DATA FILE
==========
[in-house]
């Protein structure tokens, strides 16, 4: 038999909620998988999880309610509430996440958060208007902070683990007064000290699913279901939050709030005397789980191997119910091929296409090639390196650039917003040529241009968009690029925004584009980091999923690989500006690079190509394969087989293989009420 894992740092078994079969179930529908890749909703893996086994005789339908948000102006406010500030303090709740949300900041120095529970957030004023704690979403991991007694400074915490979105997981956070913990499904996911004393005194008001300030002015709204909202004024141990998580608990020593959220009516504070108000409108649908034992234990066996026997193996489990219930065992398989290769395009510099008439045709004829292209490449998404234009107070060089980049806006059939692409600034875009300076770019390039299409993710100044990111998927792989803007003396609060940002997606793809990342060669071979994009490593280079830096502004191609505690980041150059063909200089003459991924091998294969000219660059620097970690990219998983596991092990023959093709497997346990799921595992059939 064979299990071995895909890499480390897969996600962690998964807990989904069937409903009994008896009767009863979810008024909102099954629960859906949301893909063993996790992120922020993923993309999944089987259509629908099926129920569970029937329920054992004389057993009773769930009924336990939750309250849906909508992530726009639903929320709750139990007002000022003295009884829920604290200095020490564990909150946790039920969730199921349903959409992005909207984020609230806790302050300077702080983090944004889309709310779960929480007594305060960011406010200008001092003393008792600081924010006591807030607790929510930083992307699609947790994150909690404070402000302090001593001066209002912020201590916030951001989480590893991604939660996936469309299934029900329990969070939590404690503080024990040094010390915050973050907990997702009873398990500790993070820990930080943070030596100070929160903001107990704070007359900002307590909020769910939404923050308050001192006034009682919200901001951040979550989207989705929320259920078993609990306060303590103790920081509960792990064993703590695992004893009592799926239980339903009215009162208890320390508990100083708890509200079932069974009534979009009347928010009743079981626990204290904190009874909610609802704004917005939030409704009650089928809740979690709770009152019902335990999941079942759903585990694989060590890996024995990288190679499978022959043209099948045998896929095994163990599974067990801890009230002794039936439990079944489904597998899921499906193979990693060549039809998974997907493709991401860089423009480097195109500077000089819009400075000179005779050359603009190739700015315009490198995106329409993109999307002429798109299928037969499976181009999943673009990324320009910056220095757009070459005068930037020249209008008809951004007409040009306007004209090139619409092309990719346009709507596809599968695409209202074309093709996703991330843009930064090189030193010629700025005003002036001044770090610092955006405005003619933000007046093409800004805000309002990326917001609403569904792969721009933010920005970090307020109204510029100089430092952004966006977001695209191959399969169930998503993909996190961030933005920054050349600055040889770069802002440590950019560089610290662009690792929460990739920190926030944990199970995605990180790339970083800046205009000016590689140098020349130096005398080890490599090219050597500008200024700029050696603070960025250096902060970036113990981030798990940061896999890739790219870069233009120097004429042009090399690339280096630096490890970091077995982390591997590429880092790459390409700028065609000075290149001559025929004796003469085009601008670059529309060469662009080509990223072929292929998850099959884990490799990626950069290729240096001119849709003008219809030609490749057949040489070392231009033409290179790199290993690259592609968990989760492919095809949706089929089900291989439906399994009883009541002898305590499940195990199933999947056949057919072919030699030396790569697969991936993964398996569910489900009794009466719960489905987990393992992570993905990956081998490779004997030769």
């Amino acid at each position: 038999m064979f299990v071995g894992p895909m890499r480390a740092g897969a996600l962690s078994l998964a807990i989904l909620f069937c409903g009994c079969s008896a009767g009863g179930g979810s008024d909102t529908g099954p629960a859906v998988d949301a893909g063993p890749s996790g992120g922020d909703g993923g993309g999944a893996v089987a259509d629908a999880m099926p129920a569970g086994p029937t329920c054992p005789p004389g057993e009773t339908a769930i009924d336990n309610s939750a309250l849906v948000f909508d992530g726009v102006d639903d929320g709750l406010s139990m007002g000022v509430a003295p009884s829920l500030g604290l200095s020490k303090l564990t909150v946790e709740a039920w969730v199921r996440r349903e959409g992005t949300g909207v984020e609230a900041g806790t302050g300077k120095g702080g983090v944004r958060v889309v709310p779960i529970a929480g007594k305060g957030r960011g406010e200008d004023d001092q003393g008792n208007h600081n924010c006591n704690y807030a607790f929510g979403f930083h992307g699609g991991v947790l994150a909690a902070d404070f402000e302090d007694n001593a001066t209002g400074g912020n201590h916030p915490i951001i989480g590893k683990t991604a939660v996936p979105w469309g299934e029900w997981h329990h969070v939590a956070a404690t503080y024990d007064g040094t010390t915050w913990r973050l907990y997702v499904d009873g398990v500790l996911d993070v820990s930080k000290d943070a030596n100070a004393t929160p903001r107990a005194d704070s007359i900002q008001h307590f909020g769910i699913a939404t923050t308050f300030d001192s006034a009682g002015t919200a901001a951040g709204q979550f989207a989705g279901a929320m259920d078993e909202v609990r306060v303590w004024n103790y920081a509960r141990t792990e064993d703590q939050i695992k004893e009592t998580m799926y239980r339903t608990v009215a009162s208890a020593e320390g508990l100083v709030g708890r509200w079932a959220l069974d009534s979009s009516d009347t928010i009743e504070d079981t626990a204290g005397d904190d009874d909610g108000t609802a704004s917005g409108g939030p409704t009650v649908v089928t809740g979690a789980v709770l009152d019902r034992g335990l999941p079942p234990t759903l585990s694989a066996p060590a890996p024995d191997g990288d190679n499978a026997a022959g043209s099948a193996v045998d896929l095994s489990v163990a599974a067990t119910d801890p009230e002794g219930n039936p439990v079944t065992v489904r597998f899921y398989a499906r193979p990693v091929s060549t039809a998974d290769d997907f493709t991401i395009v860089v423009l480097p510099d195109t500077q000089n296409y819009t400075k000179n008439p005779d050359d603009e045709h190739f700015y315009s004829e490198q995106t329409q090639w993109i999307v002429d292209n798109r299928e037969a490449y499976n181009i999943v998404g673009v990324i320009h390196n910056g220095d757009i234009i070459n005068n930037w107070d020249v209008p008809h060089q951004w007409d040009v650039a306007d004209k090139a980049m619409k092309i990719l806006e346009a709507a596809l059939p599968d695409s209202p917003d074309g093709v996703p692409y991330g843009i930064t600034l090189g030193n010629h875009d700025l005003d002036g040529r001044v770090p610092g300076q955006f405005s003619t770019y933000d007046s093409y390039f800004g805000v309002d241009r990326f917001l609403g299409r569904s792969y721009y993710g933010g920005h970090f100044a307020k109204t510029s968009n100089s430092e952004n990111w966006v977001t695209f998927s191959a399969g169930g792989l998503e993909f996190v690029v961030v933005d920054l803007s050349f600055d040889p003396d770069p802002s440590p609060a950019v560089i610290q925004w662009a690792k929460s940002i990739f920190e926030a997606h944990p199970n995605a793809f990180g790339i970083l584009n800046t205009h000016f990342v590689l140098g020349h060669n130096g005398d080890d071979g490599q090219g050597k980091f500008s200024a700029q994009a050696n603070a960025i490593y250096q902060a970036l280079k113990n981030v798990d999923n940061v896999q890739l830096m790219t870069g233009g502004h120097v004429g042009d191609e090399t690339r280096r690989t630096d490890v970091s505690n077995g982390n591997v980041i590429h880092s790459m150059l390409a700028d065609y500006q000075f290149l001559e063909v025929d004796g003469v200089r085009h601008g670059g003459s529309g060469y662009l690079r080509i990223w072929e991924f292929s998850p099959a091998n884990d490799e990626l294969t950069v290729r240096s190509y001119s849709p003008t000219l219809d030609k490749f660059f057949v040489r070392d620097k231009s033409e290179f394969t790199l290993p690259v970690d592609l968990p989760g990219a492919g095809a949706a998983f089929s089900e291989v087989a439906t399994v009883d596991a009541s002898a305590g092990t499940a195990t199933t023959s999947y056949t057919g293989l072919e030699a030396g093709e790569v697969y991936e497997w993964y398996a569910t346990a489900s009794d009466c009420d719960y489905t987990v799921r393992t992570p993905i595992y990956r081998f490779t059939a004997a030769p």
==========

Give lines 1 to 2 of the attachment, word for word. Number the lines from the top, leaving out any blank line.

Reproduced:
[in-house]
């Protein structure tokens, strides 16, 4: 038999909620998988999880309610509430996440958060208007902070683990007064000290699913279901939050709030005397789980191997119910091929296409090639390196650039917003040529241009968009690029925004584009980091999923690989500006690079190509394969087989293989009420 894992740092078994079969179930529908890749909703893996086994005789339908948000102006406010500030303090709740949300900041120095529970957030004023704690979403991991007694400074915490979105997981956070913990499904996911004393005194008001300030002015709204909202004024141990998580608990020593959220009516504070108000409108649908034992234990066996026997193996489990219930065992398989290769395009510099008439045709004829292209490449998404234009107070060089980049806006059939692409600034875009300076770019390039299409993710100044990111998927792989803007003396609060940002997606793809990342060669071979994009490593280079830096502004191609505690980041150059063909200089003459991924091998294969000219660059620097970690990219998983596991092990023959093709497997346990799921595992059939 064979299990071995895909890499480390897969996600962690998964807990989904069937409903009994008896009767009863979810008024909102099954629960859906949301893909063993996790992120922020993923993309999944089987259509629908099926129920569970029937329920054992004389057993009773769930009924336990939750309250849906909508992530726009639903929320709750139990007002000022003295009884829920604290200095020490564990909150946790039920969730199921349903959409992005909207984020609230806790302050300077702080983090944004889309709310779960929480007594305060960011406010200008001092003393008792600081924010006591807030607790929510930083992307699609947790994150909690404070402000302090001593001066209002912020201590916030951001989480590893991604939660996936469309299934029900329990969070939590404690503080024990040094010390915050973050907990997702009873398990500790993070820990930080943070030596100070929160903001107990704070007359900002307590909020769910939404923050308050001192006034009682919200901001951040979550989207989705929320259920078993609990306060303590103790920081509960792990064993703590695992004893009592799926239980339903009215009162208890320390508990100083708890509200079932069974009534979009009347928010009743079981626990204290904190009874909610609802704004917005939030409704009650089928809740979690709770009152019902335990999941079942759903585990694989060590890996024995990288190679499978022959043209099948045998896929095994163990599974067990801890009230002794039936439990079944489904597998899921499906193979990693060549039809998974997907493709991401860089423009480097195109500077000089819009400075000179005779050359603009190739700015315009490198995106329409993109999307002429798109299928037969499976181009999943673009990324320009910056220095757009070459005068930037020249209008008809951004007409040009306007004209090139619409092309990719346009709507596809599968695409209202074309093709996703991330843009930064090189030193010629700025005003002036001044770090610092955006405005003619933000007046093409800004805000309002990326917001609403569904792969721009933010920005970090307020109204510029100089430092952004966006977001695209191959399969169930998503993909996190961030933005920054050349600055040889770069802002440590950019560089610290662009690792929460990739920190926030944990199970995605990180790339970083800046205009000016590689140098020349130096005398080890490599090219050597500008200024700029050696603070960025250096902060970036113990981030798990940061896999890739790219870069233009120097004429042009090399690339280096630096490890970091077995982390591997590429880092790459390409700028065609000075290149001559025929004796003469085009601008670059529309060469662009080509990223072929292929998850099959884990490799990626950069290729240096001119849709003008219809030609490749057949040489070392231009033409290179790199290993690259592609968990989760492919095809949706089929089900291989439906399994009883009541002898305590499940195990199933999947056949057919072919030699030396790569697969991936993964398996569910489900009794009466719960489905987990393992992570993905990956081998490779004997030769």